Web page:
THE BLOG

It's Time for a Dialogue on Ethnic and Religious Violence in America

02/20/2015 12:02 pm ET | Updated Apr 22, 2015
Anadolu Agency via Getty Images

The world has witnessed several tragic events in recent months: ongoing violence by the extremist group ISIS in the Middle East and Boko Haram in Nigeria, the Charlie Hebdo shooting and hostage-taking at a kosher grocery store in suburban Paris on January 7th, and the desecration of the Sarre-Union Jewish cemetery in France on February 14th, among others. The vast majority of the American people have condemned these horrific acts and lamented the conditions in other countries that led to them.

Tragically, America is not immune from such violence. There have been a series of disturbing attacks against religious minorities lately: the beating of Sureshbhai Patel in Alabama on February 6th; the tragic murders of Yusor Mohammad Abu-Sal, Razan Mohammad Abu-Salha, and Deah Barakat in Chapel Hill on February 10th; the arson of the Quba Islamic Institute in Houston on February 13th; the Islamophobic defacement of the Islamic School of Rhode Island on February 14th; the anti-Hindu vandalism of the Hindu Temple Cultural Center in Bothell, Washington. When a hateful crime is committed against someone who practices Islam, Sikhism, Judaism, Hinduism, or Christianity, we must remember that the faiths themselves are not the victims--the religions do not become less important or lose their practitioners. The real victims of these crimes are just regular, everyday people. The victims are American.

As the representative of one of the most diverse districts in the country, I am keenly aware of how hate-motivated acts of violence affect whole communities, regardless of location. Religious bigotry remains a crisis in our nation, and we must stem the rising tide of hate and violence with increased focus on peace.

Our nation was founded on the principles of religious diversity, tolerance, and inclusion. These acts of violence, though not representative of the values of any faith, signal the critical need for a dialogue. We need to thoroughly address the causes, and solutions, to these acts. All Americans deserve this. This is why I wrote to the president, along with 37 of my Congressional colleagues, urging his administration to convene a summit on religious tolerance and diversity. As several faith leaders throughout the nation acknowledged, the summit would open the door for constructive conversations throughout the country, resulting in a definitive plan of action through peaceful methods.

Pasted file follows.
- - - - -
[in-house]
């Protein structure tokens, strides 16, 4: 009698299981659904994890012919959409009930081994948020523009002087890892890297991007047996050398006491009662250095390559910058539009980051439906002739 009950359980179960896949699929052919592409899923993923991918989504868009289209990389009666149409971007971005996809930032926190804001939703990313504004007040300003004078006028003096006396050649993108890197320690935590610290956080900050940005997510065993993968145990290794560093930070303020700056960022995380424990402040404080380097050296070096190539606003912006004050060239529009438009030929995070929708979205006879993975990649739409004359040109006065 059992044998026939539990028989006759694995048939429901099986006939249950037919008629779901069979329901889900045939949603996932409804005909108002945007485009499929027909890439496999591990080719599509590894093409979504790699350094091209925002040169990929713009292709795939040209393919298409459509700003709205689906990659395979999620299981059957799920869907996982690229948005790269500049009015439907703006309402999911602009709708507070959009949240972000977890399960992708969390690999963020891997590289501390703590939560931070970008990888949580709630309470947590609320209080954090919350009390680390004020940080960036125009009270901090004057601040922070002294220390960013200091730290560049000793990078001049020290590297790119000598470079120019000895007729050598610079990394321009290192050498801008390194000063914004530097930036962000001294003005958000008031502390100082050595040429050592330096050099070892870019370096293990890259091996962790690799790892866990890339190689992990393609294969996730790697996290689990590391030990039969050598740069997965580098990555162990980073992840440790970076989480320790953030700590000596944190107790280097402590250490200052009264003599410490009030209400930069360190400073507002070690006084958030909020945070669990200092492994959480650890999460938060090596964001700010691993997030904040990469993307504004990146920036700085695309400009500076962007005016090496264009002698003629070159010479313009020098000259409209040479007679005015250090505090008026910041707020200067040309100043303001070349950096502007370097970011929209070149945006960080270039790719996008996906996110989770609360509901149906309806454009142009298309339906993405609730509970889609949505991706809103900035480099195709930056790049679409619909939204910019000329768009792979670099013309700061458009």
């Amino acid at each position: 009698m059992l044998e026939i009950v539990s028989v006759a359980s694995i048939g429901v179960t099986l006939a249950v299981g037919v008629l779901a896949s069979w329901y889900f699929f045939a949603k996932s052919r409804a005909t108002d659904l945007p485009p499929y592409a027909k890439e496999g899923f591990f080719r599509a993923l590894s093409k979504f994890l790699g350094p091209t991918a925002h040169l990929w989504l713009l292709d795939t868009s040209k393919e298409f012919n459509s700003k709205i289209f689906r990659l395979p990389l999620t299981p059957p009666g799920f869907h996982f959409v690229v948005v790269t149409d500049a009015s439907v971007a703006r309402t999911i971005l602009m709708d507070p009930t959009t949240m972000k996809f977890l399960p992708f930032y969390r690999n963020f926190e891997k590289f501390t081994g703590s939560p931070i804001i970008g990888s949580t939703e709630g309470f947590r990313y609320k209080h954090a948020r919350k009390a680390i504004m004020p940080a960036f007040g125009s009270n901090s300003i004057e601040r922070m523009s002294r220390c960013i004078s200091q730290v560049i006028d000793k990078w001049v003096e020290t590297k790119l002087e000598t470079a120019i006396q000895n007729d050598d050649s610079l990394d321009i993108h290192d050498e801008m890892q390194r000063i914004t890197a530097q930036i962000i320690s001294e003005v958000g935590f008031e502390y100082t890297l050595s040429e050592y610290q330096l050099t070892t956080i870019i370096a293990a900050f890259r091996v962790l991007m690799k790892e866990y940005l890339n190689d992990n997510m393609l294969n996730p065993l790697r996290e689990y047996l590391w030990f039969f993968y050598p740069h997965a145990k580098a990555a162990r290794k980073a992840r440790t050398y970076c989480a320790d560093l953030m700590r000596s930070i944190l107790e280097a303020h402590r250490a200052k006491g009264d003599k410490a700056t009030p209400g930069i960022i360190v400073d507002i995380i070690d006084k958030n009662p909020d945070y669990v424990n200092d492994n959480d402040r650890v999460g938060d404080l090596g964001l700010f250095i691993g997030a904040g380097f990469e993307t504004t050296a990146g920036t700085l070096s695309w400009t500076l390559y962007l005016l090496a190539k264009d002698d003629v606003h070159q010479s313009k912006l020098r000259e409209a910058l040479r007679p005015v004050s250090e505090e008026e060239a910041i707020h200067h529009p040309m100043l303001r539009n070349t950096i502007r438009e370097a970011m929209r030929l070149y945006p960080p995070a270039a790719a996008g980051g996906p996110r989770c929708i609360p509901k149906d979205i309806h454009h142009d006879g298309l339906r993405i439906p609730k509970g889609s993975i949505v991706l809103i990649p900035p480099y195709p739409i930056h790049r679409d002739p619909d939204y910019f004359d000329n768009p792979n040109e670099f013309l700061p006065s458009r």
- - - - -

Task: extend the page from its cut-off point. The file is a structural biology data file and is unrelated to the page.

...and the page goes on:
During WW II, my family and I -- along with thousands of other Japanese American families -- were placed in internment camps because our names and faces were not considered "American." We were subjected to discrimination, intolerance, and dehumanization, with no regard to our individual patriotism and character. Although many of us suffered indignities that no American should ever experience, I am comforted by the fact that our sacrifice was a teaching moment for our great nation.

However, it hurts me to see signs that we have not fully learned from our past mistakes. For example, anti-Muslim hate crimes are still five times more common today than before 9/11; the federal government created a program based on racial-profiling that required thousands of Arab and Muslim men to register with the authorities following 9/11; and we still have the Patriot Act that limits our democracy, interferes with due process, and enables the government to bully Americans. As Americans, we have to ensure that our nation remembers not only the great aspects of our history, but also our mistakes, so as not to repeat them. Our country must always strive to oppose the profiling and targeting of minorities. The fact that we still allow bullying, racism, fear, and prejudice is unacceptable.

We cannot allow the deaths of Yusor, Razan, and Deah, and others, to be in vain. I hope that these tragedies, even years down the road, will unite all Americans, and remind us to respect the value of all lives, regardless of appearance, orientation, or belief. That is the America our founders sought; the America our veterans fought for; the America Yusor, Razan, and Deah loved; and the America I believe in. The words of Yusor not long before her murder keep me optimistic that the desire for unity is alive: "Growing up in America has been such a blessing. We're all one -- one culture."

We are, and must remain, one culture. The best way to ensure that is to fully engage everyone in a dialogue that will lead to specific steps to prevent deaths like Yusor's. We owe her, and all the other victims of ethnic-based violence, that much. I hope that the Administration will convene a summit to lead this dialogue.